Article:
Amelia Edwards (1831-1892) was a remarkable woman with a great deal of energy, curiosity and a pioneering spirit. A true polymath, she began writing from a very young age, but she also showed great promise as an artist and musician. Writing, however, was where she largely focused her energies in the first decades of her life, with a range of prose and poetry being regularly published in the popular periodicals of the day, as well as several novels, which saw considerable success.
However, when she was orphaned at the age of 30, Amelia found herself freed from the responsibility of caring for her elderly parents and having to churn out a huge volume of writing in order to financially support them, and so was able to at last please herself. She had always dreamed of travelling, and in the early 1870s, she visited Italy and France with a female friend, publishing the well-received A Midsummer Ramble in the Dolomites (1873) upon her return. However, her real desire was to visit Egypt, and in 1873, she and her friend Lucy made their first trip to the country that was to go on to obsess Amelia for the rest of her life.
Amelia fell in love with Egypt’s beauty, but more than anything, she became fascinated by its history and the rich archaeology that was just beginning to be discovered. Witnessing the terrible desecration of many graves, the looting and destruction of artefacts and the illegal trade of grave goods by unscrupulous dealers made her determined to do something to ensure that Egypt’s archaeological history was protected from those who wished to use it merely to make money. Also, in an age of increasing development and tourism, Edwards saw that it was going to be necessary to take prompt action to ensure that Egypt’s precious monuments would be safely preserved for future generations to enjoy.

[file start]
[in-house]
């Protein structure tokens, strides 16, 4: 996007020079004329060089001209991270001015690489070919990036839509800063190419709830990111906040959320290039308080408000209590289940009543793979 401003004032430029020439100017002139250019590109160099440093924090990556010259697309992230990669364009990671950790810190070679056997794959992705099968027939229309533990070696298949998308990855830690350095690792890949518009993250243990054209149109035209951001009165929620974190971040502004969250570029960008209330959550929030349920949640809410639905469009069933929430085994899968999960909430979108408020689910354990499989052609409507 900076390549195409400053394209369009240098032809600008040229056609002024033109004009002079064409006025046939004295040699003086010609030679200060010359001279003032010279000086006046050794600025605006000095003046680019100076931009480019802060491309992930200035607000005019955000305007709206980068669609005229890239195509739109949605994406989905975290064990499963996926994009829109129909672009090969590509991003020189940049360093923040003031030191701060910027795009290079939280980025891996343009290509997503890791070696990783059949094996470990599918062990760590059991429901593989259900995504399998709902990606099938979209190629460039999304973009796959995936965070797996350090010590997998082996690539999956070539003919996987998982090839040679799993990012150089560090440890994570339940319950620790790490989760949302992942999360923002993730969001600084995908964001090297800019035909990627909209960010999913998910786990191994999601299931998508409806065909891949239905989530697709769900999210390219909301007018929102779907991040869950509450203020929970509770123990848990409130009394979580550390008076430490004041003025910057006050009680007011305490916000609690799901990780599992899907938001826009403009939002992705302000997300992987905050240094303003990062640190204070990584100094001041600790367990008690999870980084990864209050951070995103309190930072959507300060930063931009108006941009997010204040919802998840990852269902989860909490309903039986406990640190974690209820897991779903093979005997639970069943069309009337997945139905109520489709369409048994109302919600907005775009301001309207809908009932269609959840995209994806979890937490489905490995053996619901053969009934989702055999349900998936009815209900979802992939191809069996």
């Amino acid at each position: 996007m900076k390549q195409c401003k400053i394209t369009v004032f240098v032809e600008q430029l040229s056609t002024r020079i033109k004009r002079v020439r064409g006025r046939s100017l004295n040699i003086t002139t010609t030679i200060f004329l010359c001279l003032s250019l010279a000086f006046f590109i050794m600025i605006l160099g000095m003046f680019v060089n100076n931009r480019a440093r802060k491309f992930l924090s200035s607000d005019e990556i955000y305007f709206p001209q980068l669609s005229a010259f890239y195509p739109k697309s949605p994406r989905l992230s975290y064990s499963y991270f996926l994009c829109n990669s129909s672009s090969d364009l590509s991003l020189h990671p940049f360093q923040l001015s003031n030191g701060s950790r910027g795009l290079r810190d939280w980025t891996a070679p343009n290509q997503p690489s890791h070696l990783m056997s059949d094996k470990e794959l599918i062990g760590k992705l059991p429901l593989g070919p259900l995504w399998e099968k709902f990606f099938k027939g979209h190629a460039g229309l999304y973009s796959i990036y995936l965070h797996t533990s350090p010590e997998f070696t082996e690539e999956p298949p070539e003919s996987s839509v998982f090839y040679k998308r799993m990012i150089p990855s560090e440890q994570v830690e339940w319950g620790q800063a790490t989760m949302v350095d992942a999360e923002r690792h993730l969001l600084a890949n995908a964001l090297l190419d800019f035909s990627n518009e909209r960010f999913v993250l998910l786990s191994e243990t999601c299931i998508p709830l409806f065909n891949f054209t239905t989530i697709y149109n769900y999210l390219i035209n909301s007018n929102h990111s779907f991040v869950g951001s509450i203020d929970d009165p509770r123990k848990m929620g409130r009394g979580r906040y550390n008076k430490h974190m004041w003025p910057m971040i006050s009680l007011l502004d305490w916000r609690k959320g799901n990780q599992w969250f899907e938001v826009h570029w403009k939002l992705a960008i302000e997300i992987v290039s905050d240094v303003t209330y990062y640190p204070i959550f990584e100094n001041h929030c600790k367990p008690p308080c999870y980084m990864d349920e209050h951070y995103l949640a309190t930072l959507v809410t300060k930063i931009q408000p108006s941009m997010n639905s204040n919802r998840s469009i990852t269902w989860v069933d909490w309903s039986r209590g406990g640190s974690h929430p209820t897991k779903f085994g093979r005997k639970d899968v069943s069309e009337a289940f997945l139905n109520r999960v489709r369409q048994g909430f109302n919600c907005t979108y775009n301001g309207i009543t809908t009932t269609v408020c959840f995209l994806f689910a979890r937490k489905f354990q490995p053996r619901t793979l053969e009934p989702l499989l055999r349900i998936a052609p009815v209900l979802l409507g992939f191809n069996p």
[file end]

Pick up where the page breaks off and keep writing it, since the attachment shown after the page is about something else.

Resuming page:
As such, Amelia founded the Egypt Exploration Fund in 1882, in partnership with curators at the British Museum. Abandoning her other writing to devote herself entirely to the cause, she travelled far and wide to give talks, and wrote numerous articles and books to raise awareness of new archaeological finds and promote the need for the study and preservation of artefacts. Her efforts raised much of the money required for the Fund’s work, and it was thanks to her that a new generation of archaeologists were trained and supported to become the trailblazers of modern day Egyptology. Sadly Amelia found herself pushed out of the Egypt Exploration Fund towards the end of her life, with the growing professionalisation of archaeology making her female and amateur status considered unworthy of respect. Decisions were increasingly made without her, despite her campaigning work paying for much of the Fund’s activities, and though she continued to be actively involved, she no longer enjoyed the central role she had once held.
A broken arm during a lecture tour of America in 1890 weakened her health, and when her partner of thirty years, Ellen Drew Braysher, died in January 1892, Edwards was devastated. Just three months later she too died, of severe influenza, and was buried by the side of the woman she had shared most of her adult life with; their grave is now listed with English Heritage as a landmark in British LGBT history.
Though Edwards may have suffered from a lack of appreciation towards the end of her life, today she is very much recognised as being the ‘Godmother of Egyptology’. Her legacy lives on in the continued existence of the Egypt Exploration Fund (now known as the Egypt Exploration Society) and the Edwards Chair of Egyptology at University College London, the first paid academic position for the study of Egyptology in the UK, which she bequeathed the money for in her will. She launched the careers of many early Egyptologists, such as her dear friend Flinders Petrie (first Edwards Chair of Egyptology) and Howard Carter (of Tutankhamun fame), and ensured that, at a time when much irreparable damage could have been done to Egypt’s archaeological history, as much as possible was preserved for us to still marvel at today.
Amelia Edwards was a real trailblazer in so many aspects of her life, and yet she started out living in a dinky Georgian terrace just around the corner from my own flat. This is where her blue plaque now sits, on one of (in my opinion!) the loveliest streets in London, Wharton Street, which has the most spectacular cherry blossom trees that make it a real sight to see in the spring. Close to the hustle and bustle of King’s Cross and Bloomsbury, but tucked away amidst the Georgian squares of Clerkenwell, it’s just as tranquil now as it probably was in Edwards’ childhood, and every time I walk past, I like to imagine her sitting in the window, scribbling away, dreaming of Egypt.